President Bush will Monday unveil a $3 trillion budget that likely will spark anew the wrangling between the White House and the Democratic-led Congress over Iraq war funding, tax cuts and the sagging economy.
While Democrats and the White House are cooperating on a $150 billion package to help the economy, the president's budget -- the last of his administration -- also will include deficit forecasts that could further darken the outlook.
With the threat of a recession and an expensive stimulus package looming, experts question whether Bush can cut spending and fulfill his pledge to balance the budget by 2012 and whether he can convince Congress to make permanent the tax cuts that expire in 2010.
Jason Furman, a senior fellow at the Brookings Institution, said he doubted either side would make much headway in advancing their agendas in the budget.
"It doesn't seem plausible to me that these spending cuts are going to be enacted or that ... we're going to see any tax changes," he said. "In the last year of a presidency and a Democratic Congress, I don't think this budget will have any more life than the average budget."
Vincent Reinhart, a former Federal Reserve official and now a scholar at the American enterprise Institute, said current economic conditions do not help the Bush cause.
"It makes it harder to meet their benchmarks on deficit reduction and also makes it harder to press the case for making the tax cuts permanent," he said. "It just makes the situation
Non-Defense Spending Freeze
To try to ease concerns among his own Republicans who have criticized the president for tolerating big spending increases in the first several years of his tenure, Bush plans to freeze
most domestic non-defense spending and unveil about $208 billion in savings from health-care programs over five years.
Reining in the Medicare and Medicaid health programs for the elderly, disabled and poor drew fire from Democrats who said Bush's plan was misguided and promised a fight.
"The president should work with Congress to create a budget that recognizes that affordable health care is a priority," said House Speaker Nancy Pelosi, a California Democrat.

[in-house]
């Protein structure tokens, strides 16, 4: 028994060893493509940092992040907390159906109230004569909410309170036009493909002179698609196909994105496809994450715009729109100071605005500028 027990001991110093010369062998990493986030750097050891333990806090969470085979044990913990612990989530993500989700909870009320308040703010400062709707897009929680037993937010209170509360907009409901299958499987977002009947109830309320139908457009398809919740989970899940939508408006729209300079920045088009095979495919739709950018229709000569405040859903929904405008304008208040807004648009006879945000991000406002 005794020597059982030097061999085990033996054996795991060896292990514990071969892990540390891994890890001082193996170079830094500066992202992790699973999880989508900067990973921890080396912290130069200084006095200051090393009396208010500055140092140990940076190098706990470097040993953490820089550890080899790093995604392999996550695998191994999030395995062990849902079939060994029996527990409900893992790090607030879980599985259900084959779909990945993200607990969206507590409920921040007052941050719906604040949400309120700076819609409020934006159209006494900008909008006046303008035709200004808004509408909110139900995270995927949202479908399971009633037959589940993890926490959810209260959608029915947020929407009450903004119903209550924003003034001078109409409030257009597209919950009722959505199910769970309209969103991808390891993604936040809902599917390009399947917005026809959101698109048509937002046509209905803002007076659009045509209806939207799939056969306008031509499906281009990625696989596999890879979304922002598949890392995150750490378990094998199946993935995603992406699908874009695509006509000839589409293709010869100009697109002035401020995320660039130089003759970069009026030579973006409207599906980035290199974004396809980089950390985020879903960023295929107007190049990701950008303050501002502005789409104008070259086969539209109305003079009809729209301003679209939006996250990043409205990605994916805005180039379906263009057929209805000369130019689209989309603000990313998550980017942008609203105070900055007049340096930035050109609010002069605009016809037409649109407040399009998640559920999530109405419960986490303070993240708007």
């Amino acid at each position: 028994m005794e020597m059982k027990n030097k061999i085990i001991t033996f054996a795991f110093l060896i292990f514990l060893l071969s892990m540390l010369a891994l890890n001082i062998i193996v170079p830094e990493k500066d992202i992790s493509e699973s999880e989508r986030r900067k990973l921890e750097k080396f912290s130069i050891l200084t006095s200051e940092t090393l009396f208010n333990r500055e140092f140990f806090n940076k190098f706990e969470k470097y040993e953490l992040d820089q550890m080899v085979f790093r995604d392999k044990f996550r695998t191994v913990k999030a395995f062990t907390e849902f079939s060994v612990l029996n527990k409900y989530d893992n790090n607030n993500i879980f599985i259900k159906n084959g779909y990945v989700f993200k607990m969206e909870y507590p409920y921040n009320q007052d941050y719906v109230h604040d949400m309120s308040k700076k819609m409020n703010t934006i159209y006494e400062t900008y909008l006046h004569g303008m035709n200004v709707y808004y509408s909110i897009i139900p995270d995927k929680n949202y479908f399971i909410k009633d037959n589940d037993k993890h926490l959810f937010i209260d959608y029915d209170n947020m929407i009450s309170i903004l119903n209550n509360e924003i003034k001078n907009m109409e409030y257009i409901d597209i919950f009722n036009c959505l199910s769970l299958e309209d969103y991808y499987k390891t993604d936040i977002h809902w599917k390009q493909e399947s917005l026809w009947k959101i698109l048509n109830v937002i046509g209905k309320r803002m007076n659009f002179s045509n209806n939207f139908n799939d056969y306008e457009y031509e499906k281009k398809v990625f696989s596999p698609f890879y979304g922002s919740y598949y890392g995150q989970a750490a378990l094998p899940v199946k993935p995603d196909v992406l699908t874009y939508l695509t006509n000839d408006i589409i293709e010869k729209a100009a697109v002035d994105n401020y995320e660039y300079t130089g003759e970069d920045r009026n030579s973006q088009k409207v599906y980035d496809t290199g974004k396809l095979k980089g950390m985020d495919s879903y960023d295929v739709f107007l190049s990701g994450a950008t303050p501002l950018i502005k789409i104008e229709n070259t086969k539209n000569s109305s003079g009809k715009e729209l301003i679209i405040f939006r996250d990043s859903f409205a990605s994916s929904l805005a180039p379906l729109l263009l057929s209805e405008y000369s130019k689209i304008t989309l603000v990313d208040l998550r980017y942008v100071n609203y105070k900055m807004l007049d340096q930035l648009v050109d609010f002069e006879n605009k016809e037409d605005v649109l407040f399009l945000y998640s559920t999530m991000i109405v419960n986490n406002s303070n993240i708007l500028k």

The White House also plans to ask for $515 billion for the Pentagon, plus another $70 billion to fund the war in Iraq and elsewhere for the first few months of fiscal year 2009.
The White House will later request more money for the war, a move likely to further anger Democrats who have accused Bush of masking the true costs of the war by not fully detailing
them in his budget.
The White House requested some $190 billion for the Iraq war for fiscal 2008, which began Oct. 1, 2007, but Congress has only approved $70 billion, preferring to hold back some money so it can also assess progress and again try to attach a timetable for withdrawing U.S. forces, which Bush opposes.
In addition to extra war funding, the White House plans to ask for billions of dollars more to boost border security, a move aimed at soothing Republicans who want to crack down on the 12 million immigrants in the United States illegally.
The Department of Homeland Security said it wants to spend $775 million to build more border fences, $440 million to hire and train more border patrol agents and $3 billion in other enforcement activities.
The looming budget battle comes amid a sharp slowdown in the economy that some fear could turn into a recession. The White House also is expected to forecast budget deficits of about $400 billion for both fiscal 2008 and 2009.
Growth was the weakest in five years in 2007, unemployment is rising and the housing market is still reeling, all of which have sent global financial markets swooning.
Nonetheless, the White House has said it plans to stand by its November forecast that the economy will grow 2.7 percent in 2008 with no chance of recession.
"I think you have to look at their numbers and consider more risk to the downside," Furman said.
The Blue Chip panel of private forecasters has projected economic growth of 2.2 percent this year and sees a 38 percent chance of recession.